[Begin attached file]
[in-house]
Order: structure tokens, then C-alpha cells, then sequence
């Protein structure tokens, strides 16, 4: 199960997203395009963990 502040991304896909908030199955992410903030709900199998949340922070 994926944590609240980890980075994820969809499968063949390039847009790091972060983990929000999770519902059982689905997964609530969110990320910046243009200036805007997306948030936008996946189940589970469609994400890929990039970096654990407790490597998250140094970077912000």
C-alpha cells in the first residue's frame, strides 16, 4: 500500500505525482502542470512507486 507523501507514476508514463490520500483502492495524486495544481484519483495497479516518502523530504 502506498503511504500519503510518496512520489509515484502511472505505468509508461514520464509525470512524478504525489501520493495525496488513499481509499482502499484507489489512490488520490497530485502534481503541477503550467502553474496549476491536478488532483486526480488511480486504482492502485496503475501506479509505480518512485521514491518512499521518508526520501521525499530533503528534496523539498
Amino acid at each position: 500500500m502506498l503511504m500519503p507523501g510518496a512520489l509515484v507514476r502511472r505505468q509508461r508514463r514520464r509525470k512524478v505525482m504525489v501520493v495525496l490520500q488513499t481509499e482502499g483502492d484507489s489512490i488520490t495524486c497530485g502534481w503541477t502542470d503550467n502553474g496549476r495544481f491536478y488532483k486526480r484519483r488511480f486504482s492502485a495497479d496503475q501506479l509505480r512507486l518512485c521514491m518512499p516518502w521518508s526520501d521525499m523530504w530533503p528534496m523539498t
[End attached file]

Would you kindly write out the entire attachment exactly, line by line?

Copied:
[in-house]
Order: structure tokens, then C-alpha cells, then sequence
């Protein structure tokens, strides 16, 4: 199960997203395009963990 502040991304896909908030199955992410903030709900199998949340922070 994926944590609240980890980075994820969809499968063949390039847009790091972060983990929000999770519902059982689905997964609530969110990320910046243009200036805007997306948030936008996946189940589970469609994400890929990039970096654990407790490597998250140094970077912000």
C-alpha cells in the first residue's frame, strides 16, 4: 500500500505525482502542470512507486 507523501507514476508514463490520500483502492495524486495544481484519483495497479516518502523530504 502506498503511504500519503510518496512520489509515484502511472505505468509508461514520464509525470512524478504525489501520493495525496488513499481509499482502499484507489489512490488520490497530485502534481503541477503550467502553474496549476491536478488532483486526480488511480486504482492502485496503475501506479509505480518512485521514491518512499521518508526520501521525499530533503528534496523539498
Amino acid at each position: 500500500m502506498l503511504m500519503p507523501g510518496a512520489l509515484v507514476r502511472r505505468q509508461r508514463r514520464r509525470k512524478v505525482m504525489v501520493v495525496l490520500q488513499t481509499e482502499g483502492d484507489s489512490i488520490t495524486c497530485g502534481w503541477t502542470d503550467n502553474g496549476r495544481f491536478y488532483k486526480r484519483r488511480f486504482s492502485a495497479d496503475q501506479l509505480r512507486l518512485c521514491m518512499p516518502w521518508s526520501d521525499m523530504w530533503p528534496m523539498t